Typically speaking, Apple gets a bigger return on investments in India from the international market, where hardware and services revenue often go hand-in-hand. In the US, Europe, Australia and other more mature economies, the company manages to sell more devices than just smartphones to the same set of users. The Apple device upgrade cycle is a powerful push for revenue from these geographies.

The billion-dollar question (perhaps even more valuable) is whether Apple is able to replicate this in India as well.

“For Apple, the priority is to grow the installed base and the walled garden effect will be the function of this larger installed base. This is where services and the app economy will grow in India. I think eventually it will happen, but right now it’s all about selling more hardware and locking them in and then obviously services and cloud and everything else will follow,” said Pathak.

Of course, thus far, the company has relied on ecommerce sales to drive hardware adoption. Will the Apple Store result in a slowdown when it comes to these online discounts on Amazon India and Flipkart? And will Apple look to reduce its reliance on marketplaces in the near future?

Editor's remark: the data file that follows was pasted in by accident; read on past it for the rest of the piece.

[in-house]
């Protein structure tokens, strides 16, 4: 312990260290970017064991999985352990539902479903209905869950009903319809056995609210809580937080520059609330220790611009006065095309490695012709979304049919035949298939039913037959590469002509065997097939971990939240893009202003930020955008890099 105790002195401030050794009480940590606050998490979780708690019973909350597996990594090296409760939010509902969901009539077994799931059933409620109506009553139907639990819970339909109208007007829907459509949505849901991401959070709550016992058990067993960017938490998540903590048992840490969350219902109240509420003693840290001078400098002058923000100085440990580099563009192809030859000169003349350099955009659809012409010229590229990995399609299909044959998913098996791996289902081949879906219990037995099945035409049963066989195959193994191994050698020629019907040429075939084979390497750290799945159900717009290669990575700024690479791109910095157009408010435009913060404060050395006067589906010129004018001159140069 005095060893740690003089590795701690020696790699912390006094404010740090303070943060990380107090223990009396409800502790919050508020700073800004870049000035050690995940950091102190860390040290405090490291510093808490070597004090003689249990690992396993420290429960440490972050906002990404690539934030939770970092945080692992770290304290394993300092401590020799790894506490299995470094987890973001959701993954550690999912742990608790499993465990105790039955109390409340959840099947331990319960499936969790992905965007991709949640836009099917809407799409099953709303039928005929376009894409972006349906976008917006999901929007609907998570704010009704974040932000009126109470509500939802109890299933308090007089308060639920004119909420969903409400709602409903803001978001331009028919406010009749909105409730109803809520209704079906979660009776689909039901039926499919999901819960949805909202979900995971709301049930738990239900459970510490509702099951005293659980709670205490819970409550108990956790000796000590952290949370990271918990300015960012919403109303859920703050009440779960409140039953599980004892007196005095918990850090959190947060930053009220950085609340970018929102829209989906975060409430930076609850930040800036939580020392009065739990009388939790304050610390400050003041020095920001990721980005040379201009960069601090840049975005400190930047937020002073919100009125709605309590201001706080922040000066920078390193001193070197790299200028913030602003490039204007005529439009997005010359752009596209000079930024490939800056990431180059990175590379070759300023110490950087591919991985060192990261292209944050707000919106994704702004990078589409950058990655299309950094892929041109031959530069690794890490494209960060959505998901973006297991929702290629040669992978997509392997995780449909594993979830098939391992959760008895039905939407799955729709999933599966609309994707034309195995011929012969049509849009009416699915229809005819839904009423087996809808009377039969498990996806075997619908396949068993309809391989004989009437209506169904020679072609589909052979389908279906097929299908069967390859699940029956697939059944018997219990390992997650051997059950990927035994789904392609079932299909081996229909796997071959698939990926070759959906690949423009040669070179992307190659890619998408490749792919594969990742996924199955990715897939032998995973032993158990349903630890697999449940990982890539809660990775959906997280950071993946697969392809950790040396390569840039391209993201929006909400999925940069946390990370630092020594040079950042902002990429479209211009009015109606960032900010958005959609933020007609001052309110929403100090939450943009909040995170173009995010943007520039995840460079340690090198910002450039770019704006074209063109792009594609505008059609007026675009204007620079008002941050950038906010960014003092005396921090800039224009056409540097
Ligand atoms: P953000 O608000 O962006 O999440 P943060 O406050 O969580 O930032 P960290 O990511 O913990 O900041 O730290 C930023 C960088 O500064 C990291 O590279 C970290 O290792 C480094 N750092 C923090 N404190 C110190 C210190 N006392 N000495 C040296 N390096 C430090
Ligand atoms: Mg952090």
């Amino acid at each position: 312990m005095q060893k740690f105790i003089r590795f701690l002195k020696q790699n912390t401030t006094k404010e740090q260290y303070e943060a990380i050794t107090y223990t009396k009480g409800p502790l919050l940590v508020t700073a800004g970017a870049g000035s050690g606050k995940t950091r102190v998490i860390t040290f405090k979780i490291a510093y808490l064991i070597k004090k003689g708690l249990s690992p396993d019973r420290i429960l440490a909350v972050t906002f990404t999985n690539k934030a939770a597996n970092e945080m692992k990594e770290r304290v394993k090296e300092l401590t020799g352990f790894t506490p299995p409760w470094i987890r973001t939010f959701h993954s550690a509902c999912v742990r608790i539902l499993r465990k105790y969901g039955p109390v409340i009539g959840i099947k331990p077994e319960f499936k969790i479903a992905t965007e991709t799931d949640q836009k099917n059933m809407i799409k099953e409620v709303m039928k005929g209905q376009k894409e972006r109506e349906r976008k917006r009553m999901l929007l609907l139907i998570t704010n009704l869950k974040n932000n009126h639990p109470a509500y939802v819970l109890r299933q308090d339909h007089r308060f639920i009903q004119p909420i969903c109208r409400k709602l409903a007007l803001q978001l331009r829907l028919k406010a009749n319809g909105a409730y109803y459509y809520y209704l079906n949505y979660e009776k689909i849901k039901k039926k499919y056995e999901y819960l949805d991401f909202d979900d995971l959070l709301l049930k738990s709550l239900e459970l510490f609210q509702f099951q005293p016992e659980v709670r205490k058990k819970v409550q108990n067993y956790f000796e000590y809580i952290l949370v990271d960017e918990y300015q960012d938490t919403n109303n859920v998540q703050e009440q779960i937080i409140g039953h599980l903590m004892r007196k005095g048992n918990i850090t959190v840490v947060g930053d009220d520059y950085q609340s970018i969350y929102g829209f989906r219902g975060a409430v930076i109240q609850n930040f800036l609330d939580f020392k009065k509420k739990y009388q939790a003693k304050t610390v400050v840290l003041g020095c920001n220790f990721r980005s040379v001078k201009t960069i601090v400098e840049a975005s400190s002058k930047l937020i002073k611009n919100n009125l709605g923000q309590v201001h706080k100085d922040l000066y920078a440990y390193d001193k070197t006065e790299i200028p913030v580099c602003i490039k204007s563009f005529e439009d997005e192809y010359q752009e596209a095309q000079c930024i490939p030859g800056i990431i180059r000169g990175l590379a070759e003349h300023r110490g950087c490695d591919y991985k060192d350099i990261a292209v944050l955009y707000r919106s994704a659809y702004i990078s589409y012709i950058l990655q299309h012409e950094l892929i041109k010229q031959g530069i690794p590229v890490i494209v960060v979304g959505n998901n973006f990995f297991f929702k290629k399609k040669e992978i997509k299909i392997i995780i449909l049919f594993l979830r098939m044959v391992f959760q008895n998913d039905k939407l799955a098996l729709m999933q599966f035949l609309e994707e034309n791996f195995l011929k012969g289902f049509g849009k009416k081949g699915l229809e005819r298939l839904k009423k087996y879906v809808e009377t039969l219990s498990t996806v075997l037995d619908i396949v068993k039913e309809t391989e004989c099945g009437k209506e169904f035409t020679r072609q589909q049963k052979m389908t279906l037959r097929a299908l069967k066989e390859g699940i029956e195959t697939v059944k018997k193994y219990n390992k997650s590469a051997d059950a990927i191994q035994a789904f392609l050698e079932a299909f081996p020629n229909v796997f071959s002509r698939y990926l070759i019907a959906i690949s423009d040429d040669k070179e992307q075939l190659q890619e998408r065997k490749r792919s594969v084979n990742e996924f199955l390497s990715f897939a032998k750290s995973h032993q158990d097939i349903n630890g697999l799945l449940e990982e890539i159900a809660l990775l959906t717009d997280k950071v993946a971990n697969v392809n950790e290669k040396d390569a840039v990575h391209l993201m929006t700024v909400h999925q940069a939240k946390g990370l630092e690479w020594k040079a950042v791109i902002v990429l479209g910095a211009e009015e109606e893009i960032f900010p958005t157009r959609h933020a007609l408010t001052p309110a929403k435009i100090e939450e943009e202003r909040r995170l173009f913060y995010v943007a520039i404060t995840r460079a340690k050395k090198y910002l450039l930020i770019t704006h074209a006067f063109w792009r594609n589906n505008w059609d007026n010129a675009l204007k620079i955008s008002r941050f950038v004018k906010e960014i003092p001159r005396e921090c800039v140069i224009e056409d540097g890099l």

Analysts believe this will be in Apple’s long-term plans for India. Despite the exponential growth for Apple iPhone in India since 2020, the country is still far from embracing the walled garden approach. Think about it this way, the iPhone is the easiest sell for Apple. It didn’t need the store to do this, but it needs a store to go beyond the iPhone.

“This is a wait-and-watch period for analysts and Apple. Right now, Apple’s strategy is not fully clear because the market is not yet mature. But we think this is going to change post-2024 when consumer spending is likely to bounce back,” the exec quoted above added.